Woodpeckers Might Be Susceptible To Brain Damage After All, New Study Reveals

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New research suggests that woodpeckers could suffer from brain damage after repeatedly ramming their heads against the trunks of trees, just as they are known to do. This counters previous research from more than 40 years ago which hinted that the birds are seemingly impervious to brain injuries, despite the aforementioned tendency.

In a study published Friday in the journal PLOS ONE, a team of researchers analyzed brain tissue from various species of woodpeckers, with similar tissues from red-winged blackbirds serving as controls. After studying the woodpecker brain tissue samples, the researchers discovered an unusually high buildup of the protein known as tau, which, according to Reuters, is commonly associated with humans suffering from brain damage caused by head trauma and neurodegenerative conditions. This tau buildup, which was found in eight of the 10 woodpecker brains, was not present in the control group of blackbirds, which are not known to bang their heads and beaks against hard objects.

Lead author George Farah, a graduate student at the Boston University School of Medicine at the time of the study, said that the research goes against the findings of a 1976 study, which reported that there were no signs of injuries in certain parts of woodpeckers’ brains. That study, however, used outdated staining techniques to look for signs of brain damage, and as Science magazine noted, that inspired Farah and his colleagues to conduct another study, this time leveraging present-day technology to see if the results would be different.

Despite the tau buildups found in most of the sample woodpeckers, the findings do not exactly suggest that the woodpeckers definitely had brain damage, or might suffer from chronic traumatic encephalopathy (CTE), according to University of Pennsylvania neurotrauma researcher Douglas Smith. While tau could be dislodged due to traumatic head injuries, thereby creating buildups that clog the brain, Science added that reasonable amounts of the protein can help in stabilizing the brain’s neurons and allowing them to retain their shape.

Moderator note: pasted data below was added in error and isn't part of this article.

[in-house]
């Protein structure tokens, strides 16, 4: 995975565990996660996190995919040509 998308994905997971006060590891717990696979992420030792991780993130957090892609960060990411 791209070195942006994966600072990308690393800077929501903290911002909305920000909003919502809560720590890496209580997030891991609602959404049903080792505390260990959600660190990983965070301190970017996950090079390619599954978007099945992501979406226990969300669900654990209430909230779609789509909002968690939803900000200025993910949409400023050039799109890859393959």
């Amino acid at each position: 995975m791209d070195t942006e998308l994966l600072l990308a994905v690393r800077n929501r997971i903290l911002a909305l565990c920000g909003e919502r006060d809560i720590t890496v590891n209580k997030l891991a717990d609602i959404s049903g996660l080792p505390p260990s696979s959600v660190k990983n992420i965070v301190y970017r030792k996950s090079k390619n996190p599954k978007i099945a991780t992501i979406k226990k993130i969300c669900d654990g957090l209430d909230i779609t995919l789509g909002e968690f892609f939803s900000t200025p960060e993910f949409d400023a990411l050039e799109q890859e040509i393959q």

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Going forward, the researchers hope to find out if the woodpeckers do indeed get brain damage as a result of the tau buildup, or if the accumulation of the protein is a further protective mechanism that helps the birds survive the intense g-force that results when they peck for food or bang their heads. According to Science, woodpeckers have specialized neck muscles and cranial bones that shield them from the 1,200 Gs of force caused by their pecking, which is substantially more than the 60 to 100 Gs required for a human to suffer a concussion.

“If indeed pecking is leading to increased tau accumulation, our study can’t tell the difference between tau that might be protective or pathological,” said Boston University neuropathologist Peter Cummings, who worked with Farah on the study.

“However, you can hypothesize that because the birds have been in existence for millions of years and are thriving, that trauma-related neurodegenerative disease might not be an issue.”

In any case, the new study on woodpeckers and the potential brain damage they might suffer from their pecking and head-banging could, as Science magazine suggested, help “inspire new ways” to protect football players, many of whom have suffered from CTE and other related conditions as a result of the many hits they take to the head.